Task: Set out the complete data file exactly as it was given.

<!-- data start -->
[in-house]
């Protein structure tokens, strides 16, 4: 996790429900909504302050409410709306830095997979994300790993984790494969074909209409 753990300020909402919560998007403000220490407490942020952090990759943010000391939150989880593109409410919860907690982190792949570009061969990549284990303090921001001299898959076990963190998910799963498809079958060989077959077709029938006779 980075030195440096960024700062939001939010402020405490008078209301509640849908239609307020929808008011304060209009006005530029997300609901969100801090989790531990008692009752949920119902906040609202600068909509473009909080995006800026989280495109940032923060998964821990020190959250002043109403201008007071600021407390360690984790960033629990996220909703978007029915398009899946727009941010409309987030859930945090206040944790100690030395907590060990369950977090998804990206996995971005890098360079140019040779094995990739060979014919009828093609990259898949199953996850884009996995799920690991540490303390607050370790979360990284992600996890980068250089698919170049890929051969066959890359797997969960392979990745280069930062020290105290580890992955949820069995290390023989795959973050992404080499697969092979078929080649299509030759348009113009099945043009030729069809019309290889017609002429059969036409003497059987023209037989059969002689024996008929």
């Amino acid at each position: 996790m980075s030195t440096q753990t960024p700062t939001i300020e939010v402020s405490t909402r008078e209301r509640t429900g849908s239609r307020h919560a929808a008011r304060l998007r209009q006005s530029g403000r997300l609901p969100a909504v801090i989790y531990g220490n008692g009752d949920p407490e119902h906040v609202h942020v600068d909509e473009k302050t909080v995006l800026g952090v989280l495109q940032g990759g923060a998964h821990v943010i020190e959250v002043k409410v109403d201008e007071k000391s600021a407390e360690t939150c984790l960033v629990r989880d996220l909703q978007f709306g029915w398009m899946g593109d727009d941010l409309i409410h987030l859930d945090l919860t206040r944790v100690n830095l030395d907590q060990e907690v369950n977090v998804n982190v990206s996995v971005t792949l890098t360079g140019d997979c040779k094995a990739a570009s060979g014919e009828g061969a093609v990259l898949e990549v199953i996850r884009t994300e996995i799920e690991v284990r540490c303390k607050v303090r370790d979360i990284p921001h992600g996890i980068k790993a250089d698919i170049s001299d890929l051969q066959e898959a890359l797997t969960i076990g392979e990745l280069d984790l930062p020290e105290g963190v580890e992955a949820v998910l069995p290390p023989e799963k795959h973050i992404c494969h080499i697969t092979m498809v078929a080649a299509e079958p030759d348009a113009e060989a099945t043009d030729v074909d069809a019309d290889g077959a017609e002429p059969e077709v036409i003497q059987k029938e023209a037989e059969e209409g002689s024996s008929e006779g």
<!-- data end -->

[in-house]
């Protein structure tokens, strides 16, 4: 996790429900909504302050409410709306830095997979994300790993984790494969074909209409 753990300020909402919560998007403000220490407490942020952090990759943010000391939150989880593109409410919860907690982190792949570009061969990549284990303090921001001299898959076990963190998910799963498809079958060989077959077709029938006779 980075030195440096960024700062939001939010402020405490008078209301509640849908239609307020929808008011304060209009006005530029997300609901969100801090989790531990008692009752949920119902906040609202600068909509473009909080995006800026989280495109940032923060998964821990020190959250002043109403201008007071600021407390360690984790960033629990996220909703978007029915398009899946727009941010409309987030859930945090206040944790100690030395907590060990369950977090998804990206996995971005890098360079140019040779094995990739060979014919009828093609990259898949199953996850884009996995799920690991540490303390607050370790979360990284992600996890980068250089698919170049890929051969066959890359797997969960392979990745280069930062020290105290580890992955949820069995290390023989795959973050992404080499697969092979078929080649299509030759348009113009099945043009030729069809019309290889017609002429059969036409003497059987023209037989059969002689024996008929």
């Amino acid at each position: 996790m980075s030195t440096q753990t960024p700062t939001i300020e939010v402020s405490t909402r008078e209301r509640t429900g849908s239609r307020h919560a929808a008011r304060l998007r209009q006005s530029g403000r997300l609901p969100a909504v801090i989790y531990g220490n008692g009752d949920p407490e119902h906040v609202h942020v600068d909509e473009k302050t909080v995006l800026g952090v989280l495109q940032g990759g923060a998964h821990v943010i020190e959250v002043k409410v109403d201008e007071k000391s600021a407390e360690t939150c984790l960033v629990r989880d996220l909703q978007f709306g029915w398009m899946g593109d727009d941010l409309i409410h987030l859930d945090l919860t206040r944790v100690n830095l030395d907590q060990e907690v369950n977090v998804n982190v990206s996995v971005t792949l890098t360079g140019d997979c040779k094995a990739a570009s060979g014919e009828g061969a093609v990259l898949e990549v199953i996850r884009t994300e996995i799920e690991v284990r540490c303390k607050v303090r370790d979360i990284p921001h992600g996890i980068k790993a250089d698919i170049s001299d890929l051969q066959e898959a890359l797997t969960i076990g392979e990745l280069d984790l930062p020290e105290g963190v580890e992955a949820v998910l069995p290390p023989e799963k795959h973050i992404c494969h080499i697969t092979m498809v078929a080649a299509e079958p030759d348009a113009e060989a099945t043009d030729v074909d069809a019309d290889g077959a017609e002429p059969e077709v036409i003497q059987k029938e023209a037989e059969e209409g002689s024996s008929e006779g």